​Flooded mangrove forest filled in with sand from illegal dredging | Phnom Penh Post

Flooded mangrove forest filled in with sand from illegal dredging


Publication date
21 December 2017 | 07:00 ICT

Reporter : Phak Seangly

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At least 2 hectares of mangroves at Koh Kong’s Peam Krasaop Wildlife Sanctuary have been filled with sand coming from illegal sand dredging in the same area. Photo supplied

At least 2 hectares of flooded mangrove forest in Koh Kong’s Peam Krasaop Wildlife Sanctuary have been filled in with sand from illegal dredging nearby, with local authorities and an NGO yesterday claiming an unidentified “powerful” tycoon was behind the environmental crimes.

Oul Rann, director of the Peam Krasaop Wildlife Sanctuary, said environmental officials earlier this week inspected the site. Although there was no active sand dredging at the time of the inspection, officials found traces of the crimes.

“We arrived at the site and we saw no machines, but we saw some traces of sand pipes,” he said. “They dredged sand for filling in close to a crab-raising field.”

Rann and Kay Krong, Stung Veng commune chief, both claimed they didn’t know the identity of the person behind the illegal activities, but were searching for those responsible.

Huot Heng, deputy commune chief of Stung Veng commune, said a province working group also inspected the location on Sunday after obtaining a local media report.

Heng said about 2 hectares of mangrove had been filled in with sand, but he wasn’t able to estimate the total land size. He claimed the area had been sold multiple times, but the current owner does not live in the commune.

He said about three days ago, he met one of the former owners of the land, Siv Chou, who told him she had sold the land to an “unknown oknha”, or tycoon. It’s unclear how she initially obtained the land.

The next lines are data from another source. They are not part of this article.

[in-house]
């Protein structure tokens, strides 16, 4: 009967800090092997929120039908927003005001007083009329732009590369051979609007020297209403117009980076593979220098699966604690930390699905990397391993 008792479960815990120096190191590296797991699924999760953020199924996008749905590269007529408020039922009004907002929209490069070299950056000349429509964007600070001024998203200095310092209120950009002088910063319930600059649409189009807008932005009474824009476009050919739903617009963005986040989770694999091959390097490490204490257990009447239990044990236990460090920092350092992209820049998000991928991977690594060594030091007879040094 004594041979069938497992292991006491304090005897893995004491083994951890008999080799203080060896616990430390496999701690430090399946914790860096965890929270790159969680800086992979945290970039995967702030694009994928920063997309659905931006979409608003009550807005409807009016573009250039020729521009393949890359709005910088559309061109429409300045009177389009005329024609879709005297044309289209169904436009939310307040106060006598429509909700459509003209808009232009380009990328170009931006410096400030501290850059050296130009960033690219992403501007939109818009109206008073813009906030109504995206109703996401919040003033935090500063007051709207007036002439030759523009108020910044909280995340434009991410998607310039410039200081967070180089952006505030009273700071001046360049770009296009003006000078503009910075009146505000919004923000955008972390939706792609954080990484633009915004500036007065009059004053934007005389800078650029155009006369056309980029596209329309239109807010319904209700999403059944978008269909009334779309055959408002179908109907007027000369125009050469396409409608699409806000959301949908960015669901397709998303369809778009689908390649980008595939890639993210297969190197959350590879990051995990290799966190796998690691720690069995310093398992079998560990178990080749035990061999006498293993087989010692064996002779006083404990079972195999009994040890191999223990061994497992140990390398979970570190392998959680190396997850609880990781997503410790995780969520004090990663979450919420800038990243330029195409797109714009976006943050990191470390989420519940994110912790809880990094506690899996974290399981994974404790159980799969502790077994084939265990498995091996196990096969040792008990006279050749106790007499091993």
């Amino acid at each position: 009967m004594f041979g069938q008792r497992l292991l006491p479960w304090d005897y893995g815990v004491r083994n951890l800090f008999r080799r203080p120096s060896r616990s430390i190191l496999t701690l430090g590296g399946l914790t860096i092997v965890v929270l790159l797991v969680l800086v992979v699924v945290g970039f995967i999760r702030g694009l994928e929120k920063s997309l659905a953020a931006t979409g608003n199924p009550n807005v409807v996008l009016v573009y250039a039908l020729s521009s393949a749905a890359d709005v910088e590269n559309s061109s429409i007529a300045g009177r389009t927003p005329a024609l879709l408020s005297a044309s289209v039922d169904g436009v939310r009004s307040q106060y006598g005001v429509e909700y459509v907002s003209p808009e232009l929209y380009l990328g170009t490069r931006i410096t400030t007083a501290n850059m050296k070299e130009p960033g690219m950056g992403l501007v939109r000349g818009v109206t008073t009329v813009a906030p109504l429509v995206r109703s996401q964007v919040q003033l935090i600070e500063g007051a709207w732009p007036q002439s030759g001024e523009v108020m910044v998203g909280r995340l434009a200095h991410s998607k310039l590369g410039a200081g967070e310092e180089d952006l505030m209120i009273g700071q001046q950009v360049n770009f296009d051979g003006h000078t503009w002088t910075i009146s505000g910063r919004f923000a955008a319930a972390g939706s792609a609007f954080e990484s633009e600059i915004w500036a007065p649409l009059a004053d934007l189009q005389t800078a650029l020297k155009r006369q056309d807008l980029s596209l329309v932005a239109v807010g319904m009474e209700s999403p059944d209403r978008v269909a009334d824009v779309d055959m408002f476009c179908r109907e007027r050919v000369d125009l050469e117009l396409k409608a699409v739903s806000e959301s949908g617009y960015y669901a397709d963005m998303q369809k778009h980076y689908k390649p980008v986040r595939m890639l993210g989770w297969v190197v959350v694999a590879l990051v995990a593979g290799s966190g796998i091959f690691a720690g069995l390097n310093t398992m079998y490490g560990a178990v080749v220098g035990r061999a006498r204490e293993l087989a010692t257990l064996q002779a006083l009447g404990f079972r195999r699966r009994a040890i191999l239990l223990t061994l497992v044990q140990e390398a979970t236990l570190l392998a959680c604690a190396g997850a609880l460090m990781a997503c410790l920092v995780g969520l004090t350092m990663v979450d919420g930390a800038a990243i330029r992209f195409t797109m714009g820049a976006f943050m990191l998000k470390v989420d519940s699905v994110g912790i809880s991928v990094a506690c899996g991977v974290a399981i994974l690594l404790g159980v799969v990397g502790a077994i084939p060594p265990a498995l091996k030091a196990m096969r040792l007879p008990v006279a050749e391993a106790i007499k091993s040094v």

Hak Bora, head of the Khemarak Phumin town land management office, said officials would not “dare” issue any land titles for that land because it’s in the coastal area.

“It is coastal land, so who dares to [issue a land title]?” he asked. “The persons who operated the sand dredging are very brave, but I have never known them.”

In 2016, the Council of Ministers issued a directive ordering officials in the coastal areas to annul land titles that had been granted for 300 hectares of filled-in mangrove swamps.

Neither Morm Phalla, director of the provincial Department of Environment, nor Pich Siyon, director of the provincial Department of Mines and Energy, could be reached for comment.

Yos Monarith, spokesman for the Ministry of Mines and Energy, declined to comment.

Sreng Hong, deputy governor in Koh Kong, said he received a letter from the provincial Department of Mines and Energy informing provincial authorities of a crime related to sand dredging, but declined to further comment on the case.

Nheab Sam Oeun, provincial coordinator for rights group Adhoc, claimed he had also been told the land belonged to a tycoon, and said he had seen huge sand dredging equipment.

“The oknha, who is a powerful person, grabbed it with his accomplice,” he alleged.

Sok Sokhom, director of the Cambodia National Research Organization, a local NGO monitoring mangroves in coastal areas, said there are still many cases of mangrove land grabs, including seven cases in Koh Kong, alone, which he plans to investigate next week.

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